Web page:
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Published April 25th 2013
Donate to a worthwhile cause-so cute you'll want to keep one
Here you really can get up close and kiss a kangaroo.
Feeding one of the babies (joey) who has a broken tail from a car accident. *Image copyright Lesley Mitchell
At Josephine's they have an Aboriginal art gallery with truly unique paintings they can ship all over the world for you.
You can visit the lucky strike mine hidden beneath the gallery and kangaroo orphanage. Watch all four forms of opal mining; open cut, tunneling, drilling and hand mining.
They have a museum display of opals, including black opals from all the major Australian opal fields.
A souvenir shop where you can purchase didgeridoos, aboriginal art, opal and opal jewellery.
The kangaroo orphanage came about as a need to care for injured and damaged kangaroos and joeys. Some of them have been hit by cars, others were in their mothers' pouch when she was hit by a car. Some of them have been hunted for meat by the aborigines, only to discover that a baby was in the pouch of the kangaroo mother. They are then brought into the orphanage.
As you enter the feeding area there is a small fence and you can see and feed all the kangaroos waiting for you.
Feeding the kangaroos. *Image copyright Lesley Mitchell
You will be entertained by stories about their personalities, their names and their history.
Generally there is one or two baby joeys there for you to see and they will be carefully carried out and bottle fed in front of you.
Once they have had their fill, they will take a couple of ungainly wobbly hops in the ground and then snuggle back into their makeshift pouch. Once they are feeling secure and supported, they will be carefully carried around and you will have your opportunity to kiss a kangaroo.
It is not a kiss as we would know it, but rather kangaroos get to know each other by breathing and smelling each other's breath. If you place your face near theirs and blow a gentle breeze on their nose they will respond by doing the same and nuzzling into the side of your face, thereby you have received a kangaroo kiss.
Having a kangaroo 'kiss. *Image copyright Lesley Mitchell'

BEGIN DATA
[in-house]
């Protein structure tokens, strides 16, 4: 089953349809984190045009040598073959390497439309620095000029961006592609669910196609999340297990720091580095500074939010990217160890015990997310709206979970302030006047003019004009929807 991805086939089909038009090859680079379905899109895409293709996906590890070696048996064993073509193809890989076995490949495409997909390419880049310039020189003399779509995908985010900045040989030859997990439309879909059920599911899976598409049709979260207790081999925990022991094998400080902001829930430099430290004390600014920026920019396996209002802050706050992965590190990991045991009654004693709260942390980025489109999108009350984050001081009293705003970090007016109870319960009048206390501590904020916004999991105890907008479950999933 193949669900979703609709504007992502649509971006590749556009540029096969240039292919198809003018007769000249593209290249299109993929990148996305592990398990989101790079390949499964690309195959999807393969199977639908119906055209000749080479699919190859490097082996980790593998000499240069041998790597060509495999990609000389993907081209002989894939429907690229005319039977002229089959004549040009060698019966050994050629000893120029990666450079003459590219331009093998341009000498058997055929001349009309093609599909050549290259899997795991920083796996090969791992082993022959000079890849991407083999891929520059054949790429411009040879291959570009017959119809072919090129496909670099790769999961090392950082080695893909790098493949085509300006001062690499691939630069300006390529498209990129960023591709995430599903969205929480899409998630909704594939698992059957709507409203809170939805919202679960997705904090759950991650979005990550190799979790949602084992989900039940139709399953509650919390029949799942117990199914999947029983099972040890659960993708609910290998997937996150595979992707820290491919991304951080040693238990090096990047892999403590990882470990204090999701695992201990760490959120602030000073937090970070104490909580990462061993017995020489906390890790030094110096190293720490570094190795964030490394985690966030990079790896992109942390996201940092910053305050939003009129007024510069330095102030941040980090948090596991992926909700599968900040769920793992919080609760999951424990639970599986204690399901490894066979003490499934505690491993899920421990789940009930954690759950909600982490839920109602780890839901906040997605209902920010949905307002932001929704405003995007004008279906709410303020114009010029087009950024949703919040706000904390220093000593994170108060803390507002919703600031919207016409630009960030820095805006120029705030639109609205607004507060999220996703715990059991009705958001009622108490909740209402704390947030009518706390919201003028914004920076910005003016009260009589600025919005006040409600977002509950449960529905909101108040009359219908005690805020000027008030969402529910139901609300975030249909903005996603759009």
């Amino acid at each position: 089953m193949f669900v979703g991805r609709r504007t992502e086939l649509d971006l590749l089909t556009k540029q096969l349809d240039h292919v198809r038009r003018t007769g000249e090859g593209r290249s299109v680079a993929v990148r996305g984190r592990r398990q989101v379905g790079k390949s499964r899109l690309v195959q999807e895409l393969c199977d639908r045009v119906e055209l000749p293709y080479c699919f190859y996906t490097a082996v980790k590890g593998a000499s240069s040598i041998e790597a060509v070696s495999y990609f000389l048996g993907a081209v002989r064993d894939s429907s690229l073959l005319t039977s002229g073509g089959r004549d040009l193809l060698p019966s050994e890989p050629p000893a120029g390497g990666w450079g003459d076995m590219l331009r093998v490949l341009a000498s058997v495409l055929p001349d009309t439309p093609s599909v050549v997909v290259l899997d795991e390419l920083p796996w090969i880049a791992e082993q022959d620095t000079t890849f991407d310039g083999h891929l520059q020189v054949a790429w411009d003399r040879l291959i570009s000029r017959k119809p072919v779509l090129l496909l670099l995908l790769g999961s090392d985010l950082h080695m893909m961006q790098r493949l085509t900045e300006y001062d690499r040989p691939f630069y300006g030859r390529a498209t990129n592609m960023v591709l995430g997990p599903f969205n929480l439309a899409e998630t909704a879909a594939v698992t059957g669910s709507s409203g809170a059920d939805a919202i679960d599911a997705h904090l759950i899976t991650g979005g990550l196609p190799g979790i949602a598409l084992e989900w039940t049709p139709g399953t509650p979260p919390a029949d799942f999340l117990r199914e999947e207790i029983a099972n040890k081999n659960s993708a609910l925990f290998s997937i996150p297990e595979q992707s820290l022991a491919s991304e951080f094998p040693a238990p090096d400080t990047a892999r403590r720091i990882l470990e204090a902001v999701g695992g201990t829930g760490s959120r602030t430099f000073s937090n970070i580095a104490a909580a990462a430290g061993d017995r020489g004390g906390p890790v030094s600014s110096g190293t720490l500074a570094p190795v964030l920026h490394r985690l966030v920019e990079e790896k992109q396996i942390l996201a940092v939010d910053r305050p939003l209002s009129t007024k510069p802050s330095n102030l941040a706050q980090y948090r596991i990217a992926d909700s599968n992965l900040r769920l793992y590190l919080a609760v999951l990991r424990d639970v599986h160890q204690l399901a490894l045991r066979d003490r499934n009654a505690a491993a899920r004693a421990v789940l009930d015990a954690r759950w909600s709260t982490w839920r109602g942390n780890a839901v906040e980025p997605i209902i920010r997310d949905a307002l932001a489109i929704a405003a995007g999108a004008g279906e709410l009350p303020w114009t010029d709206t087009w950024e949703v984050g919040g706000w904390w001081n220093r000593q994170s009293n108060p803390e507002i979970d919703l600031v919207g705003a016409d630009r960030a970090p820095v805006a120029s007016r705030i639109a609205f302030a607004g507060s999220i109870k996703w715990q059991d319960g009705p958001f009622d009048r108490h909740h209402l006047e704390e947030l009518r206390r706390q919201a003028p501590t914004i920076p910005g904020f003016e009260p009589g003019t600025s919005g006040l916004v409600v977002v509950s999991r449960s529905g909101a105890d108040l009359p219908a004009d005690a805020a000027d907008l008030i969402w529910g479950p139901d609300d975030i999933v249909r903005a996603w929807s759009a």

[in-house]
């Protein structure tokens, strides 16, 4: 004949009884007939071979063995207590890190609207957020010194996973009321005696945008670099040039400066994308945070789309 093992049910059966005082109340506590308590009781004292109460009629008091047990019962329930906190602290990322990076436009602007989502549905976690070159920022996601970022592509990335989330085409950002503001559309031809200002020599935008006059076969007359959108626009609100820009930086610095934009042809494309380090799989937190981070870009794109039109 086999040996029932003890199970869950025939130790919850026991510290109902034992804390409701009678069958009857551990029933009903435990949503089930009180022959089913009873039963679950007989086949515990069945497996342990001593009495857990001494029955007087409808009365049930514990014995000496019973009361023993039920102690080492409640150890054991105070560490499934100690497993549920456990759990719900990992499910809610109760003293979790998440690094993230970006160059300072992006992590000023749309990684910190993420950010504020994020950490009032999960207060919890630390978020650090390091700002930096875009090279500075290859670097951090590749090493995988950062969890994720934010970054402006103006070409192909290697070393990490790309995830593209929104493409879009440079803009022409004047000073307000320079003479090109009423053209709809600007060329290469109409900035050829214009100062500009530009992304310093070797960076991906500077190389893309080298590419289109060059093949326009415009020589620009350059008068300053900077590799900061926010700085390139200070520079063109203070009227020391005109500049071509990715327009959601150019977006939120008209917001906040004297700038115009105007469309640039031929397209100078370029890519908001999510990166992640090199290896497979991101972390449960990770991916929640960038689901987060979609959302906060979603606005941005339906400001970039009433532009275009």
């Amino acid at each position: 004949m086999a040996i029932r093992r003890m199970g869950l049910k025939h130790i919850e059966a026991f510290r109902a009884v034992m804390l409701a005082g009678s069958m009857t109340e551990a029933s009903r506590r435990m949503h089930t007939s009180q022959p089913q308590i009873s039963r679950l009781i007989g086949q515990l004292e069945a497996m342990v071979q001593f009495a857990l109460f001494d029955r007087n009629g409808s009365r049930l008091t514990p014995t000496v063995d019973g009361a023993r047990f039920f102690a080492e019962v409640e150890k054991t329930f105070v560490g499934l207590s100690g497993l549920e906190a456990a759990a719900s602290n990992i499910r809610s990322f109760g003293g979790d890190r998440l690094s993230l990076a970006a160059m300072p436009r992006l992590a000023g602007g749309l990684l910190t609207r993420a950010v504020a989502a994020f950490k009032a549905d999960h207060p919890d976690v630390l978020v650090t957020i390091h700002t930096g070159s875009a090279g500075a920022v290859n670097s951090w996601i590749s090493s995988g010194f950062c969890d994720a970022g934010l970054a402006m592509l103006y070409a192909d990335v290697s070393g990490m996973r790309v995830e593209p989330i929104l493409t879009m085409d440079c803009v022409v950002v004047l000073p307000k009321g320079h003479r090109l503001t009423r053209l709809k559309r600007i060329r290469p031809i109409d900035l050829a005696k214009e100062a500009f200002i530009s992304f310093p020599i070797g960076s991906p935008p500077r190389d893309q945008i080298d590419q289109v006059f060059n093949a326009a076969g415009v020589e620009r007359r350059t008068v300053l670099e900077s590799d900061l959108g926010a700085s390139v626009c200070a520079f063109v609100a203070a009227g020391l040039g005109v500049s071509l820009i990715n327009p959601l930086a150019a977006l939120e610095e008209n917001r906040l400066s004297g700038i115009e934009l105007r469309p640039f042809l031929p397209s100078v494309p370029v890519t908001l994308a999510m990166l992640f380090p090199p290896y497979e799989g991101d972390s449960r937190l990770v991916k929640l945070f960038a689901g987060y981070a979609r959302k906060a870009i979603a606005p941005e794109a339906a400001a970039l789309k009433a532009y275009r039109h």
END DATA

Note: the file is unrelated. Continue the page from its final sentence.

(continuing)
It is a moving experience and one you will certainly remember, I strongly recommend you to visit if you have the time here.
The kangaroo orphanage is entirely privately funded and funds are often quite scarce, therefore it relies on donations from members of the public to assist in the running and care of these beautiful animals.
If you are not in a position to visit here but would like to make a donation to the running and maintenance of this orphanage please contact the owners on the below email or phone number and ask about making a donation.
Tell them Lesley from weekendnotes.com sent you!
They have daily feeding times at 12 noon and 5:30 PM
Entry is by donation, however they must drink a special formula as kangaroo babies (joeys) cannot be fed dairy products and the formula costs $20 per can to purchase. If you donate $20, you are purchasing a can of the formula which will assist some of the new babies. They will give you a lid of a formula can which you can then decorate yourself and then nail onto a wall as a memento of your visit and your generosity.
Nailing our formula tin to the wall.
Arrive a little early as they close the doors when they go out together to do the feeding and they will not reopen them until they have completed.
They also have limited numbers of people they can take in for each feeding.
The mine tours are held at 2 PM, 3 PM and 4 PM daily or by appointment. They cost $10 per adult and $2 per child.
Josephine's gallery and kangaroo orphanage can be found at
131-133 Hutchison Street